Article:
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Publication Detail
Social engagement before and after dementia diagnosis in the English Longitudinal Study of Ageing.
Abstract
BACKGROUND: Social engagement protects against dementia onset. Less is known about patterns of social engagement around the time of dementia diagnosis. We investigated face-to-face and telephone contact at three times (pre-diagnosis, at report of diagnosis, 2 years post-diagnosis) in individuals who developed dementia and a comparison group. METHODS: Social engagement was assessed at waves 2-7 of the English Longitudinal Study of Ageing in 4171 individuals aged 50 and older. Dementia was ascertained by either self-reported physician diagnosis or through an informant evaluation of a participant's functional and cognitive performance compared with a few years earlier. Generalized estimating equations were used to examine differences by group, time, and group-by-time interactions. RESULTS: The dementia group reported less face-to-face (p < 0.001) and telephone contact (p < 0.001) than the dementia-free group pre-diagnosis. The dementia group experienced greater reductions in social engagement leading up to dementia diagnosis and in the 2 years following diagnosis (p's < 0.001). CONCLUSION: Given that social engagement reduces dementia risk and supports the lived experience of people with dementia, it is important to find ways of promoting social interaction in older adults.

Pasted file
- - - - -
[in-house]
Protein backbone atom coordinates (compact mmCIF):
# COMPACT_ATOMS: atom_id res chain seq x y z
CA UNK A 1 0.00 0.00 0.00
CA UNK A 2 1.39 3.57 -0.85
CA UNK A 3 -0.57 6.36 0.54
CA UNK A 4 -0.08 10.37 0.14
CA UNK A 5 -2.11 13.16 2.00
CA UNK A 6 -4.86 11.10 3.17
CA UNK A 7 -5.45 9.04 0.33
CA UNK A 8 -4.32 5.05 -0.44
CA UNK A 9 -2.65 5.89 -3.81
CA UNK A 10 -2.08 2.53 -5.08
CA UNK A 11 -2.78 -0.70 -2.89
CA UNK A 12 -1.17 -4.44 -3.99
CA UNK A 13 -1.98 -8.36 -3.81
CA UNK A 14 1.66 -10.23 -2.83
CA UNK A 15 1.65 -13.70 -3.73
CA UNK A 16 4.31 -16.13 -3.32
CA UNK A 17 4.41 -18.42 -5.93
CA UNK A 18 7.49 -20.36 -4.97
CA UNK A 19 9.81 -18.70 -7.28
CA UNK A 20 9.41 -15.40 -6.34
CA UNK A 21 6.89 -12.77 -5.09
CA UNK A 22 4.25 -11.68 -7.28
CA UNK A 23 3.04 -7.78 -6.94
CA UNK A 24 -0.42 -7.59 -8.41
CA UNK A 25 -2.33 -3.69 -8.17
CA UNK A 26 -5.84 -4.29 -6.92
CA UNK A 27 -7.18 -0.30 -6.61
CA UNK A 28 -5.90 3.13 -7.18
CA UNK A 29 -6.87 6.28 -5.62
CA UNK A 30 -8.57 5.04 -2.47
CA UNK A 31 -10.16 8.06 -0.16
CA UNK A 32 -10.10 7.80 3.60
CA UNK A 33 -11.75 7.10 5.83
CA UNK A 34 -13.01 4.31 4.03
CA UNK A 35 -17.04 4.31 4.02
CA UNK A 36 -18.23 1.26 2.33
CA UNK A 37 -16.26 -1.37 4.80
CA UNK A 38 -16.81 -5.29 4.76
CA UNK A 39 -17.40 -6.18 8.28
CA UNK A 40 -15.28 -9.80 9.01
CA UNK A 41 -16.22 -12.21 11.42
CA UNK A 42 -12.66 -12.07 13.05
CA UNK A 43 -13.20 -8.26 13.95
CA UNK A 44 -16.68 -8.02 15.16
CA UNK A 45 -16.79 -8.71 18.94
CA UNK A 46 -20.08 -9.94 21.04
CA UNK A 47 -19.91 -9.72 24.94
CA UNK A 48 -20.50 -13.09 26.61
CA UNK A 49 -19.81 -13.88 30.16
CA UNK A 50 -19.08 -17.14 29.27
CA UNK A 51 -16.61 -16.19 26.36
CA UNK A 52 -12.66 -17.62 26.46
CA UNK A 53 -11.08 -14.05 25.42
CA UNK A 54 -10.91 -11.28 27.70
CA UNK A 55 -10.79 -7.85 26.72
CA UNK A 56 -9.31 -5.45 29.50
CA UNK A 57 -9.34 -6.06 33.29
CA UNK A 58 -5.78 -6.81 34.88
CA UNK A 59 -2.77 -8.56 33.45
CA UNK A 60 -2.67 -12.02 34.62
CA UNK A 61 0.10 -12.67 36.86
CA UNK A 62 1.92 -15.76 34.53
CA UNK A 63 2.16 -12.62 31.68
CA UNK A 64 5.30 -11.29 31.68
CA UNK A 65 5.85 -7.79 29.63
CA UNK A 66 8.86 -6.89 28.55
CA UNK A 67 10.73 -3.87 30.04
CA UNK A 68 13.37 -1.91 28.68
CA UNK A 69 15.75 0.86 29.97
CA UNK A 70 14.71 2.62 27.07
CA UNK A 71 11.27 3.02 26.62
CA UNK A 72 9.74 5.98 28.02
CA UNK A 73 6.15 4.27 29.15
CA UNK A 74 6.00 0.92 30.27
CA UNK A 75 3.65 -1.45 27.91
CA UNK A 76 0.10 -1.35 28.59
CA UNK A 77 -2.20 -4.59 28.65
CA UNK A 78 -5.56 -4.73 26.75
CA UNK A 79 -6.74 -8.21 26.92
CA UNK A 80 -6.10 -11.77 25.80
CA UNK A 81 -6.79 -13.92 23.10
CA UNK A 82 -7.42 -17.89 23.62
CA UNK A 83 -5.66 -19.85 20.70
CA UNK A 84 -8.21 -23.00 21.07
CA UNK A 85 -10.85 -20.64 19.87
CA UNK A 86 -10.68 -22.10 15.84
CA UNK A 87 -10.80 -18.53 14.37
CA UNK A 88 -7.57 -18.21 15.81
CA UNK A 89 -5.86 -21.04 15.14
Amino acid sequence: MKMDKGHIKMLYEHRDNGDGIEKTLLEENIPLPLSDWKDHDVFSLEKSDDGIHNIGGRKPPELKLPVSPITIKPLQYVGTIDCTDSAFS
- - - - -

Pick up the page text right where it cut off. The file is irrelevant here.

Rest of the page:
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Behavioural Science and Health
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Behavioural Science and Health
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